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My desktop computer has more RAM and more CPU than my laptop, but is three times *slower* than the laptop.

  • both are brand new Windows 7 installations
  • from how I understand the rating, my desktop seems to have problems with windows aero, so I took it off but the speed increase was not great

Why would my desktop computer be so much slower? What could be causing this?

Desktop computer (slow):

Time to start Visual Studio 2010 and create new WPF project:

  • with Aero theme: 85 seconds
  • without Aero: 72 seconds

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Laptop (faster):

Time to start Visual Studio 2010 and create new WPF project:

  • with Aero theme: 32 seconds
  • without Aero theme: 32 seconds

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4 Answers

up vote 6 down vote accepted

Simple -

Celerons suck!

(If you are a developer, Power user or actually need performance)


Celerons do the job when you do not need performance and want the benefits such as low cost and low power (I use one in my NAS as it never goes above 20% usage).

Also, the fact is, You can never compare ghz for ghz, the generation makes a big difference, for example, my 2.5GHz Core 2 Duo laptop is about 5 (if not more) times faster than my 3.0ghz Pentium 4 desktop.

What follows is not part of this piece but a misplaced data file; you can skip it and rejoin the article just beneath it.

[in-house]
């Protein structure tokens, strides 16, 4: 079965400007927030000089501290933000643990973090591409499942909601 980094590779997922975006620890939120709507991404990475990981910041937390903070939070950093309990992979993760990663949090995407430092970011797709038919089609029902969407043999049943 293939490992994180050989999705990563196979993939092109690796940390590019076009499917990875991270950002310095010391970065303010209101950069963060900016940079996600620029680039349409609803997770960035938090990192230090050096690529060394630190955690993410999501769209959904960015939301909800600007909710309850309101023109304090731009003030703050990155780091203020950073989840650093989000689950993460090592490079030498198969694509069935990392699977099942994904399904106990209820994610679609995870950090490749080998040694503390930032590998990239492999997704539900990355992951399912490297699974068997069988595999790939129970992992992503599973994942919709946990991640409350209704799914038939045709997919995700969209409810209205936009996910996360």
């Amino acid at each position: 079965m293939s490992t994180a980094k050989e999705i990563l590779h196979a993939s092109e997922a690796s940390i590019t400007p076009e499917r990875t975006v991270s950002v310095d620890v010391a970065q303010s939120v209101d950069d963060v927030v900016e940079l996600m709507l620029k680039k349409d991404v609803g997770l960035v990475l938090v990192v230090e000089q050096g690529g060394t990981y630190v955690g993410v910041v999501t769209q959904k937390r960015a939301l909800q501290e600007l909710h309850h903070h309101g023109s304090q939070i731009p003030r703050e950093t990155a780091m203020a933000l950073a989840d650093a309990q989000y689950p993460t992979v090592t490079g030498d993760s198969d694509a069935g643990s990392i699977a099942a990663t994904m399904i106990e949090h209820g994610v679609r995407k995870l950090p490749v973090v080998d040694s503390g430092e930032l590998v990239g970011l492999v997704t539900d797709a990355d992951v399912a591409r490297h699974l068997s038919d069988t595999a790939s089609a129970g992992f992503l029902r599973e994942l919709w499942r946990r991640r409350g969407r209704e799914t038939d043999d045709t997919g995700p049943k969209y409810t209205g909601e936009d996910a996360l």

For your information, the cheapest (in production) Core 2 CPU is around £80, where as the cheapest Celeron is around £25.

What they do is basically get the mainstream CPU and rip out a lot of the features such as cache and other algorithms that give the mainstream CPU its "Umph"!

If you want to do a detailed comparison of what one CPU has and the other doesn't, I recommend you use CPU-Z

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The Core Duo might have a slower clock speed, but it's much, much more efficient. It's the better processor by far.

If you'll notice the actual subscores from the windows ranking thingy, you can see the laptop FAR outranks the desktop in CPU power.

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CPU is rarely an issue for Visual Studio, disk I/O performance is far more important.

This is probably a disk i/o throughput issue...fragmentation or something else. Start off with a quick scan with hdtune or some other disk utility to see how access times etc differ between the two disks. Once a low level I/O issue has been ruled out by hdtune performance metrics, check for fragmentation.

(I'm assuming you have checked that there are no backend services; ngen/indexing/etc keeping the machine busy?)

...or do you by any chance run norton antivirus or some other malware on the slower desktop machine..?

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Both machines are new Windows 7 installations. I ran the disk defragmenter on the slow machine and it says the disk is 2% fragmented, so I don't think defragmenting it would improve the speed too much. One difference is the slow machine is running Microsoft's antivirus software: microsoft.com/Security_Essentials, I'll check that. –  Edward Tanguay Oct 25 '09 at 15:15
    
Try switching off "real time protection" in the MSE settings and see if that makes a difference... –  KristoferA Oct 25 '09 at 15:20
    
I turned off "real time protection" in MSE and the above test was 70 seconds: no noticable difference. –  Edward Tanguay Oct 25 '09 at 15:52
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Might be the Celeron chip vs the dual core? Celerons in my experience tend to be very slow.

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